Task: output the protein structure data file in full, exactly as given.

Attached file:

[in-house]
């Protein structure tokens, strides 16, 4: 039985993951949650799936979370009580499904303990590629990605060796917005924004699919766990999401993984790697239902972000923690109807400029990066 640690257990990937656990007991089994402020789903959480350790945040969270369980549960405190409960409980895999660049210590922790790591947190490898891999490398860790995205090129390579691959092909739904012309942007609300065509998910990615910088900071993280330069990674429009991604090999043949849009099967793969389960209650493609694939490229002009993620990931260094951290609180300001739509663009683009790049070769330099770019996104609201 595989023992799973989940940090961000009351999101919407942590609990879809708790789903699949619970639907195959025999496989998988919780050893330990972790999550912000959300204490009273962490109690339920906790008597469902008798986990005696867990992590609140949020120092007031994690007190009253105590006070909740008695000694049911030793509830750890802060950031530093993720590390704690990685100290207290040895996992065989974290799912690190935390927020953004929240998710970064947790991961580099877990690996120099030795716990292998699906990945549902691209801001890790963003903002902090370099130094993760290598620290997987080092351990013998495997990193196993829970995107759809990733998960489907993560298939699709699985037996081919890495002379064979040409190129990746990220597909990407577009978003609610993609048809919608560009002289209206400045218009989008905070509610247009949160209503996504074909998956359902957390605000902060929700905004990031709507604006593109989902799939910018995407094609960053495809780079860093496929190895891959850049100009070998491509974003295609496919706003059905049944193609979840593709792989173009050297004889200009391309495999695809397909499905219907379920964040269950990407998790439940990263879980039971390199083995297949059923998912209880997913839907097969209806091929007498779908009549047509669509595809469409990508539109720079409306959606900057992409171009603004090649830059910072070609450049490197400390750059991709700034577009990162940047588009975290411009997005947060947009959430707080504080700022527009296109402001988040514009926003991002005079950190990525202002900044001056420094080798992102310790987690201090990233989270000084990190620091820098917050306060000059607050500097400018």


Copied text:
[in-house]
């Protein structure tokens, strides 16, 4: 039985993951949650799936979370009580499904303990590629990605060796917005924004699919766990999401993984790697239902972000923690109807400029990066 640690257990990937656990007991089994402020789903959480350790945040969270369980549960405190409960409980895999660049210590922790790591947190490898891999490398860790995205090129390579691959092909739904012309942007609300065509998910990615910088900071993280330069990674429009991604090999043949849009099967793969389960209650493609694939490229002009993620990931260094951290609180300001739509663009683009790049070769330099770019996104609201 595989023992799973989940940090961000009351999101919407942590609990879809708790789903699949619970639907195959025999496989998988919780050893330990972790999550912000959300204490009273962490109690339920906790008597469902008798986990005696867990992590609140949020120092007031994690007190009253105590006070909740008695000694049911030793509830750890802060950031530093993720590390704690990685100290207290040895996992065989974290799912690190935390927020953004929240998710970064947790991961580099877990690996120099030795716990292998699906990945549902691209801001890790963003903002902090370099130094993760290598620290997987080092351990013998495997990193196993829970995107759809990733998960489907993560298939699709699985037996081919890495002379064979040409190129990746990220597909990407577009978003609610993609048809919608560009002289209206400045218009989008905070509610247009949160209503996504074909998956359902957390605000902060929700905004990031709507604006593109989902799939910018995407094609960053495809780079860093496929190895891959850049100009070998491509974003295609496919706003059905049944193609979840593709792989173009050297004889200009391309495999695809397909499905219907379920964040269950990407998790439940990263879980039971390199083995297949059923998912209880997913839907097969209806091929007498779908009549047509669509595809469409990508539109720079409306959606900057992409171009603004090649830059910072070609450049490197400390750059991709700034577009990162940047588009975290411009997005947060947009959430707080504080700022527009296109402001988040514009926003991002005079950190990525202002900044001056420094080798992102310790987690201090990233989270000084990190620091820098917050306060000059607050500097400018």